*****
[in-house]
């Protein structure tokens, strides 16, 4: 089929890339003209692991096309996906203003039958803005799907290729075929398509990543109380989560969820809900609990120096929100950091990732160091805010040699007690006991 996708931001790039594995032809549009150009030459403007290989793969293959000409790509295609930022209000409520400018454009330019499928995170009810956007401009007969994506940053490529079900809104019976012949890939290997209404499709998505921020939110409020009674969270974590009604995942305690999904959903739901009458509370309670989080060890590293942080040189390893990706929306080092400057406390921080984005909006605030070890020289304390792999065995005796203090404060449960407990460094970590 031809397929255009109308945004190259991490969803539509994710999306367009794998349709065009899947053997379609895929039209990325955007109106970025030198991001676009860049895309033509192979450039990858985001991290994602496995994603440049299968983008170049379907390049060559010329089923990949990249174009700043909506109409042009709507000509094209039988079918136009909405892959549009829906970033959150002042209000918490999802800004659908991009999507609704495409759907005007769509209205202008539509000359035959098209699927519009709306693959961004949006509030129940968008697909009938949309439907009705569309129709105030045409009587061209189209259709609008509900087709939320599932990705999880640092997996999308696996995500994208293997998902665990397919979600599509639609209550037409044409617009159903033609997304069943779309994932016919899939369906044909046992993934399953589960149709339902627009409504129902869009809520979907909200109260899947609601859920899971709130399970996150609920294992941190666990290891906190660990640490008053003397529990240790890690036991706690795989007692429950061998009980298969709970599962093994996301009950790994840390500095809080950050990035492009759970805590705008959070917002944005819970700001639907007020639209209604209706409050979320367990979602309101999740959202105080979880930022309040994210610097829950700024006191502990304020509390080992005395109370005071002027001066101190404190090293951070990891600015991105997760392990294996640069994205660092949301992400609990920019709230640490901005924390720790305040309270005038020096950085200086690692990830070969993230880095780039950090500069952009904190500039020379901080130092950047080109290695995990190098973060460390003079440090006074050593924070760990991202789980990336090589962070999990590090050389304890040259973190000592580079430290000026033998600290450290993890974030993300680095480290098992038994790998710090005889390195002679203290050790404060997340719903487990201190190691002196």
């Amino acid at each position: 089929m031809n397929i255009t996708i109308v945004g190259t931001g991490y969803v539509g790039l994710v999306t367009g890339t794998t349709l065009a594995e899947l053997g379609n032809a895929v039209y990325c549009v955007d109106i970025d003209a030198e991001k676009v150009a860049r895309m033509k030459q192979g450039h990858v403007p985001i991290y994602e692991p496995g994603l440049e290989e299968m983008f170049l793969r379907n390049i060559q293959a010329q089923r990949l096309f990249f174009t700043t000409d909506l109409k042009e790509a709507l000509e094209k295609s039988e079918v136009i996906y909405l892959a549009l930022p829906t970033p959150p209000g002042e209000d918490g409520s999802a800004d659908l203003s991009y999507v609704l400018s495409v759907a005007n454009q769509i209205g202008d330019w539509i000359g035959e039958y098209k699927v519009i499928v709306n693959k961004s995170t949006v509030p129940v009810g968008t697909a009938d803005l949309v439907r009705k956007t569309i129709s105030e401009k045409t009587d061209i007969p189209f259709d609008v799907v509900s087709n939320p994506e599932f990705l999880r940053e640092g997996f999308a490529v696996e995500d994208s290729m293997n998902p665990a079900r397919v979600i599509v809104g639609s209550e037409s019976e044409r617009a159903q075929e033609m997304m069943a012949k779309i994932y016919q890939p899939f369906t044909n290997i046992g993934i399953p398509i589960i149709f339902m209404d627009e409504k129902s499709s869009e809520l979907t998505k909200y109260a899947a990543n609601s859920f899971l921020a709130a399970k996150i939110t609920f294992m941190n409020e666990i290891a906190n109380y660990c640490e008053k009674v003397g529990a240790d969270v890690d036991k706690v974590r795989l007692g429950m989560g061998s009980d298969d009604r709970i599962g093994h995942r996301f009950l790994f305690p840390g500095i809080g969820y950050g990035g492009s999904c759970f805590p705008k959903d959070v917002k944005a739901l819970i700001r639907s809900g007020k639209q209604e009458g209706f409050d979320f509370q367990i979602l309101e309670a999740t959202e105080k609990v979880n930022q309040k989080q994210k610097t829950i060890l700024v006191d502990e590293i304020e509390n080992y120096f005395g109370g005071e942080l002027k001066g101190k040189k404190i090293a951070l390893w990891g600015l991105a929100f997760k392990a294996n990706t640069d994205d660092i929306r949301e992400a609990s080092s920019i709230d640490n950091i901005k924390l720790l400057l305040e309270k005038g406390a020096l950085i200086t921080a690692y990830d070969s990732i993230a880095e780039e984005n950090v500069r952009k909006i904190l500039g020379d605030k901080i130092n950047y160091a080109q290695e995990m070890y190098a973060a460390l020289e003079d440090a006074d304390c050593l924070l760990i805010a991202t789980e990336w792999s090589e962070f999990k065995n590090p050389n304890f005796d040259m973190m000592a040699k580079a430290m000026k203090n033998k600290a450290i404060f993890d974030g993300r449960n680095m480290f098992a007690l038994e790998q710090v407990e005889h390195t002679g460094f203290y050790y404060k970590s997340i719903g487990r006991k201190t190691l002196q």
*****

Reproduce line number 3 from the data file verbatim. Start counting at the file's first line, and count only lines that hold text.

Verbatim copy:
């Amino acid at each position: 089929m031809n397929i255009t996708i109308v945004g190259t931001g991490y969803v539509g790039l994710v999306t367009g890339t794998t349709l065009a594995e899947l053997g379609n032809a895929v039209y990325c549009v955007d109106i970025d003209a030198e991001k676009v150009a860049r895309m033509k030459q192979g450039h990858v403007p985001i991290y994602e692991p496995g994603l440049e290989e299968m983008f170049l793969r379907n390049i060559q293959a010329q089923r990949l096309f990249f174009t700043t000409d909506l109409k042009e790509a709507l000509e094209k295609s039988e079918v136009i996906y909405l892959a549009l930022p829906t970033p959150p209000g002042e209000d918490g409520s999802a800004d659908l203003s991009y999507v609704l400018s495409v759907a005007n454009q769509i209205g202008d330019w539509i000359g035959e039958y098209k699927v519009i499928v709306n693959k961004s995170t949006v509030p129940v009810g968008t697909a009938d803005l949309v439907r009705k956007t569309i129709s105030e401009k045409t009587d061209i007969p189209f259709d609008v799907v509900s087709n939320p994506e599932f990705l999880r940053e640092g997996f999308a490529v696996e995500d994208s290729m293997n998902p665990a079900r397919v979600i599509v809104g639609s209550e037409s019976e044409r617009a159903q075929e033609m997304m069943a012949k779309i994932y016919q890939p899939f369906t044909n290997i046992g993934i399953p398509i589960i149709f339902m209404d627009e409504k129902s499709s869009e809520l979907t998505k909200y109260a899947a990543n609601s859920f899971l921020a709130a399970k996150i939110t609920f294992m941190n409020e666990i290891a906190n109380y660990c640490e008053k009674v003397g529990a240790d969270v890690d036991k706690v974590r795989l007692g429950m989560g061998s009980d298969d009604r709970i599962g093994h995942r996301f009950l790994f305690p840390g500095i809080g969820y950050g990035g492009s999904c759970f805590p705008k959903d959070v917002k944005a739901l819970i700001r639907s809900g007020k639209q209604e009458g209706f409050d979320f509370q367990i979602l309101e309670a999740t959202e105080k609990v979880n930022q309040k989080q994210k610097t829950i060890l700024v006191d502990e590293i304020e509390n080992y120096f005395g109370g005071e942080l002027k001066g101190k040189k404190i090293a951070l390893w990891g600015l991105a929100f997760k392990a294996n990706t640069d994205d660092i929306r949301e992400a609990s080092s920019i709230d640490n950091i901005k924390l720790l400057l305040e309270k005038g406390a020096l950085i200086t921080a690692y990830d070969s990732i993230a880095e780039e984005n950090v500069r952009k909006i904190l500039g020379d605030k901080i130092n950047y160091a080109q290695e995990m070890y190098a973060a460390l020289e003079d440090a006074d304390c050593l924070l760990i805010a991202t789980e990336w792999s090589e962070f999990k065995n590090p050389n304890f005796d040259m973190m000592a040699k580079a430290m000026k203090n033998k600290a450290i404060f993890d974030g993300r449960n680095m480290f098992a007690l038994e790998q710090v407990e005889h390195t002679g460094f203290y050790y404060k970590s997340i719903g487990r006991k201190t190691l002196q």